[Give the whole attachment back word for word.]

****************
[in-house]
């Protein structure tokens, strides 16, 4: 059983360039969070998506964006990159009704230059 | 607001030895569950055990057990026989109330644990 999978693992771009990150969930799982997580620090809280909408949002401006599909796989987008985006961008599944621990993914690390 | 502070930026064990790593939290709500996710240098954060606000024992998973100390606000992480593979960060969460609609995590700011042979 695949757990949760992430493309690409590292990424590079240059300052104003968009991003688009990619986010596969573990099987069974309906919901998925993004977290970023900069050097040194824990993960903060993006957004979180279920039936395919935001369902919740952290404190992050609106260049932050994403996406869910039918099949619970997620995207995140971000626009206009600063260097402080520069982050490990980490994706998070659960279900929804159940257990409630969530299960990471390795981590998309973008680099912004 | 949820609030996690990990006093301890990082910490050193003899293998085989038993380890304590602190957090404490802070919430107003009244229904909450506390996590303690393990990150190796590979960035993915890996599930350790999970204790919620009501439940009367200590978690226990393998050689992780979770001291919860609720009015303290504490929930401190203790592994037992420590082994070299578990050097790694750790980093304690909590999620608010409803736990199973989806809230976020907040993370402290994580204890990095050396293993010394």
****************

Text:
[in-house]
């Protein structure tokens, strides 16, 4: 059983360039969070998506964006990159009704230059 | 607001030895569950055990057990026989109330644990 999978693992771009990150969930799982997580620090809280909408949002401006599909796989987008985006961008599944621990993914690390 | 502070930026064990790593939290709500996710240098954060606000024992998973100390606000992480593979960060969460609609995590700011042979 695949757990949760992430493309690409590292990424590079240059300052104003968009991003688009990619986010596969573990099987069974309906919901998925993004977290970023900069050097040194824990993960903060993006957004979180279920039936395919935001369902919740952290404190992050609106260049932050994403996406869910039918099949619970997620995207995140971000626009206009600063260097402080520069982050490990980490994706998070659960279900929804159940257990409630969530299960990471390795981590998309973008680099912004 | 949820609030996690990990006093301890990082910490050193003899293998085989038993380890304590602190957090404490802070919430107003009244229904909450506390996590303690393990990150190796590979960035993915890996599930350790999970204790919620009501439940009367200590978690226990393998050689992780979770001291919860609720009015303290504490929930401190203790592994037992420590082994070299578990050097790694750790980093304690909590999620608010409803736990199973989806809230976020907040993370402290994580204890990095050396293993010394």